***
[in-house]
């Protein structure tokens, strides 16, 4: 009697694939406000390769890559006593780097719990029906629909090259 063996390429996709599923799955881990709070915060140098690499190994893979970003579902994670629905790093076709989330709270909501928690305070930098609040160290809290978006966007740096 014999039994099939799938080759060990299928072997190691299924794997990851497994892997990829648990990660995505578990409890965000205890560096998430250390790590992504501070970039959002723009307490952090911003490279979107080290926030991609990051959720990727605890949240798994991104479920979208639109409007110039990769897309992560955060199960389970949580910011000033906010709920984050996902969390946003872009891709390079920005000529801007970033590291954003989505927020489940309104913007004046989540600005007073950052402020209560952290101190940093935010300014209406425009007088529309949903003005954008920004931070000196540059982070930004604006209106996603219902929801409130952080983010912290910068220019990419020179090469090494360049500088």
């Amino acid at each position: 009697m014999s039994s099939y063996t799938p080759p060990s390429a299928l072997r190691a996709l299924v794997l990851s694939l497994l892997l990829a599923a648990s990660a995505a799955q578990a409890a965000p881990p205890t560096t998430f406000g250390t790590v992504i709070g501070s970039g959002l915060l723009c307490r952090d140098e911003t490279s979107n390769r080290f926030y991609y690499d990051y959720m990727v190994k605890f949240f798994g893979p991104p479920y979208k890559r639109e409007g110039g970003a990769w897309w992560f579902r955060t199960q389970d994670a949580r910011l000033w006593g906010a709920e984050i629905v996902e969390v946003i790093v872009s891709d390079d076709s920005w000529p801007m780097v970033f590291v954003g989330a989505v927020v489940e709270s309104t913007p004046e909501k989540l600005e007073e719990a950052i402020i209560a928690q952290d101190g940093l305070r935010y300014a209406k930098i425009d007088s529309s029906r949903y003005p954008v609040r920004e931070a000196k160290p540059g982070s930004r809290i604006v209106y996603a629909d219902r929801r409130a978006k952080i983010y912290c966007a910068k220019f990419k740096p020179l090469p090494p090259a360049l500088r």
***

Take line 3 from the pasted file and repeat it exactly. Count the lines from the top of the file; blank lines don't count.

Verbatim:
């Amino acid at each position: 009697m014999s039994s099939y063996t799938p080759p060990s390429a299928l072997r190691a996709l299924v794997l990851s694939l497994l892997l990829a599923a648990s990660a995505a799955q578990a409890a965000p881990p205890t560096t998430f406000g250390t790590v992504i709070g501070s970039g959002l915060l723009c307490r952090d140098e911003t490279s979107n390769r080290f926030y991609y690499d990051y959720m990727v190994k605890f949240f798994g893979p991104p479920y979208k890559r639109e409007g110039g970003a990769w897309w992560f579902r955060t199960q389970d994670a949580r910011l000033w006593g906010a709920e984050i629905v996902e969390v946003i790093v872009s891709d390079d076709s920005w000529p801007m780097v970033f590291v954003g989330a989505v927020v489940e709270s309104t913007p004046e909501k989540l600005e007073e719990a950052i402020i209560a928690q952290d101190g940093l305070r935010y300014a209406k930098i425009d007088s529309s029906r949903y003005p954008v609040r920004e931070a000196k160290p540059g982070s930004r809290i604006v209106y996603a629909d219902r929801r409130a978006k952080i983010y912290c966007a910068k220019f990419k740096p020179l090469p090494p090259a360049l500088r």